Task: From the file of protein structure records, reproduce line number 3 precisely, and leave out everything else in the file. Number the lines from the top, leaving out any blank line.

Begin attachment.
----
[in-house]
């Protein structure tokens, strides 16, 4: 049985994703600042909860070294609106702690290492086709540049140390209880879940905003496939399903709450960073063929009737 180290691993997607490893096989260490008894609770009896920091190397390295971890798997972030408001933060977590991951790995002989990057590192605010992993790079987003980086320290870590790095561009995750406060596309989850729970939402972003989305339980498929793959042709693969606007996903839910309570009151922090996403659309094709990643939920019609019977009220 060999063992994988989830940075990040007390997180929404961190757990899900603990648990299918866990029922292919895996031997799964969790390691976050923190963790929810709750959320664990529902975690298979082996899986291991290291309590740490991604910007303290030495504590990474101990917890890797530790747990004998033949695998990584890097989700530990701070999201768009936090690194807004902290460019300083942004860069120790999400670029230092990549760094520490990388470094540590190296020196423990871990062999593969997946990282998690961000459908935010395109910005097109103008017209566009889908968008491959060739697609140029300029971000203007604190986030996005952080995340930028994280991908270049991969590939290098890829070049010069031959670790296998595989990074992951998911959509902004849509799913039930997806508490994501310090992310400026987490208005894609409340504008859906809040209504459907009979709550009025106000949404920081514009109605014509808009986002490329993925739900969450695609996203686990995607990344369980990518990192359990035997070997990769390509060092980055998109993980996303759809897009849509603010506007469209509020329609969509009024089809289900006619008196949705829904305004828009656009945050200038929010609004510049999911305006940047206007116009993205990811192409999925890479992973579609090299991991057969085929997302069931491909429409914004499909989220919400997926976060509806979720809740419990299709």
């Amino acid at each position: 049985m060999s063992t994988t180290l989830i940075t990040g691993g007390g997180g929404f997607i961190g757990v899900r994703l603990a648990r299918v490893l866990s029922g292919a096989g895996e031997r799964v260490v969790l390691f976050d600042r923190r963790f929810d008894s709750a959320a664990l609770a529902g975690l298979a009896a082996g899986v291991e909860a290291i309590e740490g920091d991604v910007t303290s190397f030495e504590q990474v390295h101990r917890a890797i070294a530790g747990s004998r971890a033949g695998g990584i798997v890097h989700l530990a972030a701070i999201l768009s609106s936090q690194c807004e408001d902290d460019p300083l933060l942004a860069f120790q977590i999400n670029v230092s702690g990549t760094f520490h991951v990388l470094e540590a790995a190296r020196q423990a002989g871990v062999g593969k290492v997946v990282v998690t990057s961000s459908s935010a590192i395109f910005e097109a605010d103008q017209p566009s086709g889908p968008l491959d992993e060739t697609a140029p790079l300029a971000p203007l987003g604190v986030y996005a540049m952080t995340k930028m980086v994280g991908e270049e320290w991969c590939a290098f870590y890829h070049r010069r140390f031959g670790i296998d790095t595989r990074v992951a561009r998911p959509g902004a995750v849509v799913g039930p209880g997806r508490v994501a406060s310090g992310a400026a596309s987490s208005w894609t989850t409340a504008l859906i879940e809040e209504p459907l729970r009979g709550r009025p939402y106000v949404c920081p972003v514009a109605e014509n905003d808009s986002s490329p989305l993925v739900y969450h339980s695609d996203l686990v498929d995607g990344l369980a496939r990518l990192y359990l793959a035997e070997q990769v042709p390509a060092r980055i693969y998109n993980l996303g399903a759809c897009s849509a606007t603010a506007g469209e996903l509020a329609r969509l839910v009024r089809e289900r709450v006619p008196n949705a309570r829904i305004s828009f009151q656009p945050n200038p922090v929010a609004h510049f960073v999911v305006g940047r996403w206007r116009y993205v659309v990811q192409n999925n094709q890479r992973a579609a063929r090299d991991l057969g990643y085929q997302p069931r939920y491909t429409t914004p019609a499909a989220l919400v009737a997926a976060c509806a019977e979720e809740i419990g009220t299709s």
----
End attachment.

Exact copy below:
């Amino acid at each position: 049985m060999s063992t994988t180290l989830i940075t990040g691993g007390g997180g929404f997607i961190g757990v899900r994703l603990a648990r299918v490893l866990s029922g292919a096989g895996e031997r799964v260490v969790l390691f976050d600042r923190r963790f929810d008894s709750a959320a664990l609770a529902g975690l298979a009896a082996g899986v291991e909860a290291i309590e740490g920091d991604v910007t303290s190397f030495e504590q990474v390295h101990r917890a890797i070294a530790g747990s004998r971890a033949g695998g990584i798997v890097h989700l530990a972030a701070i999201l768009s609106s936090q690194c807004e408001d902290d460019p300083l933060l942004a860069f120790q977590i999400n670029v230092s702690g990549t760094f520490h991951v990388l470094e540590a790995a190296r020196q423990a002989g871990v062999g593969k290492v997946v990282v998690t990057s961000s459908s935010a590192i395109f910005e097109a605010d103008q017209p566009s086709g889908p968008l491959d992993e060739t697609a140029p790079l300029a971000p203007l987003g604190v986030y996005a540049m952080t995340k930028m980086v994280g991908e270049e320290w991969c590939a290098f870590y890829h070049r010069r140390f031959g670790i296998d790095t595989r990074v992951a561009r998911p959509g902004a995750v849509v799913g039930p209880g997806r508490v994501a406060s310090g992310a400026a596309s987490s208005w894609t989850t409340a504008l859906i879940e809040e209504p459907l729970r009979g709550r009025p939402y106000v949404c920081p972003v514009a109605e014509n905003d808009s986002s490329p989305l993925v739900y969450h339980s695609d996203l686990v498929d995607g990344l369980a496939r990518l990192y359990l793959a035997e070997q990769v042709p390509a060092r980055i693969y998109n993980l996303g399903a759809c897009s849509a606007t603010a506007g469209e996903l509020a329609r969509l839910v009024r089809e289900r709450v006619p008196n949705a309570r829904i305004s828009f009151q656009p945050n200038p922090v929010a609004h510049f960073v999911v305006g940047r996403w206007r116009y993205v659309v990811q192409n999925n094709q890479r992973a579609a063929r090299d991991l057969g990643y085929q997302p069931r939920y491909t429409t914004p019609a499909a989220l919400v009737a997926a976060c509806a019977e979720e809740i419990g009220t299709s």